The request came in a court filing ahead of Friday's scheduled sentencing in Fort Lauderdale, Florida of Jeffrey Chernick, who acknowledged in July that he used Swiss bank accounts, including one at UBS, to hide more than $8 million from U.S. tax authorities.
Chernick will be one of the first U.S. clients sentenced as part of a wide-ranging probe into UBS, the Swiss bank that settled a U.S. criminal probe earlier this year by paying $780 million and admitting it helped U.S. citizens evade taxes.
The Swiss bank giant ended a related civil lawsuit in August by agreeing to turn over the names of 4,450 wealthy U.S. clients with undisclosed offshore accounts.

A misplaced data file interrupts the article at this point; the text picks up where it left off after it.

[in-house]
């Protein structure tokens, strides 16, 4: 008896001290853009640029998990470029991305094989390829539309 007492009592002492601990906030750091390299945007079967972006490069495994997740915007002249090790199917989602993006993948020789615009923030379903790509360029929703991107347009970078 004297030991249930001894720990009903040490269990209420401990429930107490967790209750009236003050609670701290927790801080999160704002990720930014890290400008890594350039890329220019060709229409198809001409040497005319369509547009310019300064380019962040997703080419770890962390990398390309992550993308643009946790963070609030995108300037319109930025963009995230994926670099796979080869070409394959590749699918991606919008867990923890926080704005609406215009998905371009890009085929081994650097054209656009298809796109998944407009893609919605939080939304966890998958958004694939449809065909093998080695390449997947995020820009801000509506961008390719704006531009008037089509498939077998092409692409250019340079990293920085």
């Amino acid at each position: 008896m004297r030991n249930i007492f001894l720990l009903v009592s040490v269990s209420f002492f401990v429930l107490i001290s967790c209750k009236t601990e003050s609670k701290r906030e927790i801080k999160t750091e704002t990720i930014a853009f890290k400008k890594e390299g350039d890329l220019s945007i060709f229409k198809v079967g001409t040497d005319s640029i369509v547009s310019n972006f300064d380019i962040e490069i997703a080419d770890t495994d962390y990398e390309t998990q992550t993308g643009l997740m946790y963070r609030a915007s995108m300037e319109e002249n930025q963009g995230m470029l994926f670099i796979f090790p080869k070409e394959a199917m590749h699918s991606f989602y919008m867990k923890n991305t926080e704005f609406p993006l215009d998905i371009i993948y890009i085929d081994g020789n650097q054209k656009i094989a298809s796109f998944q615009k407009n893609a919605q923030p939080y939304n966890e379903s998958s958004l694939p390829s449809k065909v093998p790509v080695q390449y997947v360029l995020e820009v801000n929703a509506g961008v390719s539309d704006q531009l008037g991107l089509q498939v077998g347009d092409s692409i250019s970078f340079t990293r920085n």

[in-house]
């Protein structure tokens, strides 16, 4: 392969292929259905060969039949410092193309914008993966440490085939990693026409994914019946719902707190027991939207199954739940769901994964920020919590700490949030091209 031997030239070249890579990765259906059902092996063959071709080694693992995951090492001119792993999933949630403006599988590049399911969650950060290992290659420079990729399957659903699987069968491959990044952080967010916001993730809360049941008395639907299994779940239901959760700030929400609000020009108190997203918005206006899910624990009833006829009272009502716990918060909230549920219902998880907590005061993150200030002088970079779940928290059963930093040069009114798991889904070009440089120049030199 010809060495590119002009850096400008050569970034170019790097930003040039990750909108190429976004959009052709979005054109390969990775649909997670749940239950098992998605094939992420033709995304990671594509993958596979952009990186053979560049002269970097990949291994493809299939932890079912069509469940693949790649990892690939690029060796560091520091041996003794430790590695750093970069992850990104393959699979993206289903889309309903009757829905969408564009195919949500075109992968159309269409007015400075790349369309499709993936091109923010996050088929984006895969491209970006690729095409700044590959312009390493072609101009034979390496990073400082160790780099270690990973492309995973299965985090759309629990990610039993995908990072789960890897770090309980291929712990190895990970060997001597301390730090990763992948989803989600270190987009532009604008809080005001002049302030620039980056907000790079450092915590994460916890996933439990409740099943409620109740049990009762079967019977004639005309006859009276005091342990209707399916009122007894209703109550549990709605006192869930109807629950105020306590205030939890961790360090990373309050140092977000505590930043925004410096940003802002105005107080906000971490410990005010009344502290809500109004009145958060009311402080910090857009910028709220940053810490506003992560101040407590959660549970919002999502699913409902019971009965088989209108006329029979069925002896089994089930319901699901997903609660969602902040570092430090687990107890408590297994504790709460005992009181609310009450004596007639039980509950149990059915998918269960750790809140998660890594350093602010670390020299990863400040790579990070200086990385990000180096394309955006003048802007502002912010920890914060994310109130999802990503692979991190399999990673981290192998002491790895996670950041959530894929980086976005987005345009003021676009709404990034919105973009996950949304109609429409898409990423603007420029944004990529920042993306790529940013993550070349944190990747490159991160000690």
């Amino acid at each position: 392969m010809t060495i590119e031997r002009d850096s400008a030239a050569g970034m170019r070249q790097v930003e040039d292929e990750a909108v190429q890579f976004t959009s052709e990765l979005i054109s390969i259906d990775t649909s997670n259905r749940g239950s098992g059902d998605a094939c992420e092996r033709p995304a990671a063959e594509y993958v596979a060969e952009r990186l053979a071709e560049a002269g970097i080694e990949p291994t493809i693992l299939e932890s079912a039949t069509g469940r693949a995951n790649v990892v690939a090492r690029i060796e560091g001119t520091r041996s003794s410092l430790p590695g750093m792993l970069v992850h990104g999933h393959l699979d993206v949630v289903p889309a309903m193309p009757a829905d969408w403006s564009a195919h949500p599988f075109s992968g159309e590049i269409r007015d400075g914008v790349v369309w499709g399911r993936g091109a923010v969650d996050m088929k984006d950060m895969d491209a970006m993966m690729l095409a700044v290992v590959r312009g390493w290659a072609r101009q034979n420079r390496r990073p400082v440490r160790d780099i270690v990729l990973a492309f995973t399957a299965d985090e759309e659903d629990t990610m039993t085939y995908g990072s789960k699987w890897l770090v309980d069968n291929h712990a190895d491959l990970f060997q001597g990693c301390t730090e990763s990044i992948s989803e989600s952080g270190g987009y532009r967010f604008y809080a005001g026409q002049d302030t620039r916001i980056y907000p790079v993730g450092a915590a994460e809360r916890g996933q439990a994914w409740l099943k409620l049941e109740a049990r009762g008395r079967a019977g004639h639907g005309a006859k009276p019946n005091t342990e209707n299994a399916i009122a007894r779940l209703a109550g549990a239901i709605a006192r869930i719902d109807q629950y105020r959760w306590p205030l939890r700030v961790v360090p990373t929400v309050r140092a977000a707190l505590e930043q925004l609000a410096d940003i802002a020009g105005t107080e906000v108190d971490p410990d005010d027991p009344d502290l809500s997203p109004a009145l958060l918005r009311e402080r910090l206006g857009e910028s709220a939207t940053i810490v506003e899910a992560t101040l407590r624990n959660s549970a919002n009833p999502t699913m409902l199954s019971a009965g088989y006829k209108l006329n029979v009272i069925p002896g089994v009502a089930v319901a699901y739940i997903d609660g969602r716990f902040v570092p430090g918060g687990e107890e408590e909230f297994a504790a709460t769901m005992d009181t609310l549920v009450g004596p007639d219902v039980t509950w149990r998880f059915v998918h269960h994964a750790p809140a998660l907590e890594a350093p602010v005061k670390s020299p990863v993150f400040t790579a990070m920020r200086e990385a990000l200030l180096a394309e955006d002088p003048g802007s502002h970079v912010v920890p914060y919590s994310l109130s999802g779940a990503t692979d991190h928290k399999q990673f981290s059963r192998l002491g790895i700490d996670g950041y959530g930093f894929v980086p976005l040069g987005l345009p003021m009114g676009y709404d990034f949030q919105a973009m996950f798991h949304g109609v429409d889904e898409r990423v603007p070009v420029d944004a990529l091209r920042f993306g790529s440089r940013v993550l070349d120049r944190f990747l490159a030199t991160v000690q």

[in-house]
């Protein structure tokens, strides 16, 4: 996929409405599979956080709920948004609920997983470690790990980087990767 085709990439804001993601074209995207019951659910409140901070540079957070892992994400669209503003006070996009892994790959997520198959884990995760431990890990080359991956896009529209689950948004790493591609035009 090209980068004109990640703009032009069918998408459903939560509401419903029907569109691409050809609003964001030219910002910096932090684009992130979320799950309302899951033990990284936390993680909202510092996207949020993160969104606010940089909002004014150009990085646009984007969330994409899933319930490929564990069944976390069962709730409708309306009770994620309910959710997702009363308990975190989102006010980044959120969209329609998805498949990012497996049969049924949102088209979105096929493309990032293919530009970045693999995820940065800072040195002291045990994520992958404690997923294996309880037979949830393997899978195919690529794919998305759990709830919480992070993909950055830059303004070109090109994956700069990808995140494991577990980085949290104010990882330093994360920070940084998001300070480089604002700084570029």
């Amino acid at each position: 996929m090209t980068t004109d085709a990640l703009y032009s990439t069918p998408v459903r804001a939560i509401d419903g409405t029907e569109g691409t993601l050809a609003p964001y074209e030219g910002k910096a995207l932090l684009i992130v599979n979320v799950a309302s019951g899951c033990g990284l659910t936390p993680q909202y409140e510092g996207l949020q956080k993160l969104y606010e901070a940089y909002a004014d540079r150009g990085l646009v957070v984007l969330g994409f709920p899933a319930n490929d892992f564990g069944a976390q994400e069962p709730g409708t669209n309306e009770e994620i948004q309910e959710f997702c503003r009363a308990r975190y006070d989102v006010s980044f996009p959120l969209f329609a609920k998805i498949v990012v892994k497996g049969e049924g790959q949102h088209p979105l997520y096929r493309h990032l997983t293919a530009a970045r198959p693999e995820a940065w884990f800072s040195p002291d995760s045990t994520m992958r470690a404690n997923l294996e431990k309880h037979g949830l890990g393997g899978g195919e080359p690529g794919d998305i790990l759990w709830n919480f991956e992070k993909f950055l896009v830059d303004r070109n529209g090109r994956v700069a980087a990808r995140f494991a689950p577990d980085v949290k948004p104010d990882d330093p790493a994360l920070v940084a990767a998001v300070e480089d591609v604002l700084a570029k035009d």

The court filing said Chernick's cooperation with U.S. authorities had provided "substantial assistance in the investigation of others who have committed offenses against the United States."
It added that his cooperation also led to a conspiracy indictment in August of Swiss banker Hansruedi Schumacher and lawyer Matthias Rickenbach, who were charged in a south Florida court with encouraging Americans to switch secret accounts from UBS to Neue Zuercher Bank (NZB), a private bank, to conceal their wealth.
The two allegedly argued that NZB would be better protected from U.S. tax authorities because it did not have operations on American soil.
"Based upon information provided by the defendant (Chernick) and the indictment of Schumacher and Rickenbach, the Swiss government has opened a criminal investigation into allegations contained in the indictment," the court filing said